Of course, many or even most of Alexievich's "last witnesses" don't claim to remember events objectively, or in detail.  Even so, their testimony often seems more valid than that of any soldiers or other adults.  For children seem to remember only the essence of war:  its brutality, abruptness, and cruelty.  Most children grew up to remember the war in the context of an abrupt change in their relationship to their parents.  Often, the war robbed a child of one or more of their parents, if not their whole family, or the whole village.  At the very least, most children lost a father for the length of time that father served at the front.  More often, their fathers (and sometimes mothers) died at the front or in partisan warfare, disappearing altogether from their lives. 

Alexievich's book is a good attempt to tell the story of World War II from a new perspective.  And why shouldn't we ask whether children didn't see something the rest of the adults missed at the time? The book reminds us of many child-specific acts of violence.  For instance, the book tells countless stories of Germans literally taking children's blood for their own purposes even as their victims starved to death. The book is also a story about memory:  World War II was a series of events, but it was also a lasting memory.  History and memory are certainly related, but they are not identical.  Alexievich's book is also a work of poetry.  More often than not, almost all of her subjects have managed to say something highly creative about one of the worst experiences of their lives.  And strangely, even the most gruesome of these childhood memories includes some element of beautiful about humankind.  Sometimes the child merely remembers an act of sacrifice he or she witnessed. Sometimes a child remembers his or her love for a parent.  But almost always, the child's oral testimony says something about the ability of humans to find something meaningful even in the worst event of their lives.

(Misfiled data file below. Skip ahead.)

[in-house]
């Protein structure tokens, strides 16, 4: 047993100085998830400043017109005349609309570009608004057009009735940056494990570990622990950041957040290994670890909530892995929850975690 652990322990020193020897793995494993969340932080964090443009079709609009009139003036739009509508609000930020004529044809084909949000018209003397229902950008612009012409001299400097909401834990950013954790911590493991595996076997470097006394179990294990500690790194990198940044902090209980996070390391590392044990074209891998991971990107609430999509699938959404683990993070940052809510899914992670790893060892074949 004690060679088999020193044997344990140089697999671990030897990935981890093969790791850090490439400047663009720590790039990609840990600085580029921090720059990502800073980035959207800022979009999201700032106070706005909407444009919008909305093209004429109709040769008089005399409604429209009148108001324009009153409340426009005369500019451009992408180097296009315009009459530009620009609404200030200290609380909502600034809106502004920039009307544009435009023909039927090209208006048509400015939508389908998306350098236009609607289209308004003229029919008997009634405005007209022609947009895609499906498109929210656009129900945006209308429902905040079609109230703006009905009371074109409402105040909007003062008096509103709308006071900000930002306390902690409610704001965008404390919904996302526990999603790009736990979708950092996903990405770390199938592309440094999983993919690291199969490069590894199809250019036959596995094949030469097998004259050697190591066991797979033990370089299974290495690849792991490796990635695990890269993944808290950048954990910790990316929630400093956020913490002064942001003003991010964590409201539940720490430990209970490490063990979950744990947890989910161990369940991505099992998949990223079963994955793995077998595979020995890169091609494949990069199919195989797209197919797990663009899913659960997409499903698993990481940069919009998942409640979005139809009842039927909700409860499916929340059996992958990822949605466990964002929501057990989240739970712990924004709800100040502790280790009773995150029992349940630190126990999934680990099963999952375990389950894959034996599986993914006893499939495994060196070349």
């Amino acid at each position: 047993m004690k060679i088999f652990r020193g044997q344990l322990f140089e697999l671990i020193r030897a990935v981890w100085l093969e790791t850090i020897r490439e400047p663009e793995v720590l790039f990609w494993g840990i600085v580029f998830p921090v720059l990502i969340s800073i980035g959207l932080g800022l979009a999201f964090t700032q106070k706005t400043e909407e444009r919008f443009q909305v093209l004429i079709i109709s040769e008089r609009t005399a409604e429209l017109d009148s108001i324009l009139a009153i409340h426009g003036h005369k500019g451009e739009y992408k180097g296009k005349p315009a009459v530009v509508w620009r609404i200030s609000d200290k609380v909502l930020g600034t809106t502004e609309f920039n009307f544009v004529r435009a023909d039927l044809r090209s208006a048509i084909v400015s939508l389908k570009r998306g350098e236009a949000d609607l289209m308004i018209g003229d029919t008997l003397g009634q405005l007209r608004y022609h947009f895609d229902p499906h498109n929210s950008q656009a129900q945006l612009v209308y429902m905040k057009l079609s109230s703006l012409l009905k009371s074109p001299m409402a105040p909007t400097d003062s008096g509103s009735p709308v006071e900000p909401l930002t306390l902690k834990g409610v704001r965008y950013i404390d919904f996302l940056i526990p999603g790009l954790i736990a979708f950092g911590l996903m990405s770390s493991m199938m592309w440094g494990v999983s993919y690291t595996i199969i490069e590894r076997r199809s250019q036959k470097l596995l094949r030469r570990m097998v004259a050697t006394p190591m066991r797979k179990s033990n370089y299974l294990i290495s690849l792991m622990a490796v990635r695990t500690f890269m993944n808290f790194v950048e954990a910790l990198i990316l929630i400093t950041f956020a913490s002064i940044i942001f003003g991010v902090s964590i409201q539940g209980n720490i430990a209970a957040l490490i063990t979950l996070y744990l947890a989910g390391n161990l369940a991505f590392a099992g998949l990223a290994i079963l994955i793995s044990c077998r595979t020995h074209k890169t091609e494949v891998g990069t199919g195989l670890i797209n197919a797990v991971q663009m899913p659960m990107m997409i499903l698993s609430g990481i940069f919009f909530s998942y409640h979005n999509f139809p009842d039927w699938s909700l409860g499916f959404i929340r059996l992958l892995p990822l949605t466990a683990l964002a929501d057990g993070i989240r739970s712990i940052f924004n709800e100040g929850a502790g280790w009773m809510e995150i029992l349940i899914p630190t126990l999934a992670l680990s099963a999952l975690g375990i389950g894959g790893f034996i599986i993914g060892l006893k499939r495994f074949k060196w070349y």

Thursday, August 22, 2019

Leonid Dobychin's Encounters with Lise and Other Stories

Leonid Dobychin's brilliant short stories offer richly illustrative descriptions of life in the immediate aftermath of the Russian Revolution and Civil War.  They point out that Soviet citizens suffered from food shortages, food rationing, and food queues, as well as a lack of electricity and other basic services. They point to a culture of violence, social tensions, and disorder.  They show a society plagued by prostitutes, internal refugees, and disgruntled former soldiers`.  Indeed, Dobychin's prose exposes so many social ills it's a minor miracle that Soviet authorities allowed any of them to be published.